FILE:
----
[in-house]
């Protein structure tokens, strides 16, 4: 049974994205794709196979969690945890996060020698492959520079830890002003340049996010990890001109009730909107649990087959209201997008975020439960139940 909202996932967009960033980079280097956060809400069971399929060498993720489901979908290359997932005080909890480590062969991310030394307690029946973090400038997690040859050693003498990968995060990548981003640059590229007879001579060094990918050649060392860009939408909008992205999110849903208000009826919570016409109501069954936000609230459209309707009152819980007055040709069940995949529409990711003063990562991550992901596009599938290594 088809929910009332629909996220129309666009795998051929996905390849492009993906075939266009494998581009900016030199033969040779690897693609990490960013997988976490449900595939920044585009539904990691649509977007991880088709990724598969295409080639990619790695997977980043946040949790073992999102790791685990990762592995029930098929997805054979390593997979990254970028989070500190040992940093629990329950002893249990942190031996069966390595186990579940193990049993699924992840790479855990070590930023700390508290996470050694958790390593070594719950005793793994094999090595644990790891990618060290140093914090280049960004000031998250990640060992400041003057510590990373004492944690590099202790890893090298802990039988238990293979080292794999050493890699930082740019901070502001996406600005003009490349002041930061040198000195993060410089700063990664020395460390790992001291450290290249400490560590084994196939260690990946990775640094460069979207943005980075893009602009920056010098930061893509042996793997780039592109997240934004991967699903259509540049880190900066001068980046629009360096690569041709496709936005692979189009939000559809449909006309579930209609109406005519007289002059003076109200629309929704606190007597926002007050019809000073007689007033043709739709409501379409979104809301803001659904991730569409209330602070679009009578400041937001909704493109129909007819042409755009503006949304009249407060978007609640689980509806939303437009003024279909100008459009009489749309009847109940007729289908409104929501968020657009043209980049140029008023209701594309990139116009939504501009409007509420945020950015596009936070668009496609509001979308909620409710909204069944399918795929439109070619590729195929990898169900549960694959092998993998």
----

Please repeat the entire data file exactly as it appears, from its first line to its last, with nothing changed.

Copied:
[in-house]
């Protein structure tokens, strides 16, 4: 049974994205794709196979969690945890996060020698492959520079830890002003340049996010990890001109009730909107649990087959209201997008975020439960139940 909202996932967009960033980079280097956060809400069971399929060498993720489901979908290359997932005080909890480590062969991310030394307690029946973090400038997690040859050693003498990968995060990548981003640059590229007879001579060094990918050649060392860009939408909008992205999110849903208000009826919570016409109501069954936000609230459209309707009152819980007055040709069940995949529409990711003063990562991550992901596009599938290594 088809929910009332629909996220129309666009795998051929996905390849492009993906075939266009494998581009900016030199033969040779690897693609990490960013997988976490449900595939920044585009539904990691649509977007991880088709990724598969295409080639990619790695997977980043946040949790073992999102790791685990990762592995029930098929997805054979390593997979990254970028989070500190040992940093629990329950002893249990942190031996069966390595186990579940193990049993699924992840790479855990070590930023700390508290996470050694958790390593070594719950005793793994094999090595644990790891990618060290140093914090280049960004000031998250990640060992400041003057510590990373004492944690590099202790890893090298802990039988238990293979080292794999050493890699930082740019901070502001996406600005003009490349002041930061040198000195993060410089700063990664020395460390790992001291450290290249400490560590084994196939260690990946990775640094460069979207943005980075893009602009920056010098930061893509042996793997780039592109997240934004991967699903259509540049880190900066001068980046629009360096690569041709496709936005692979189009939000559809449909006309579930209609109406005519007289002059003076109200629309929704606190007597926002007050019809000073007689007033043709739709409501379409979104809301803001659904991730569409209330602070679009009578400041937001909704493109129909007819042409755009503006949304009249407060978007609640689980509806939303437009003024279909100008459009009489749309009847109940007729289908409104929501968020657009043209980049140029008023209701594309990139116009939504501009409007509420945020950015596009936070668009496609509001979308909620409710909204069944399918795929439109070619590729195929990898169900549960694959092998993998």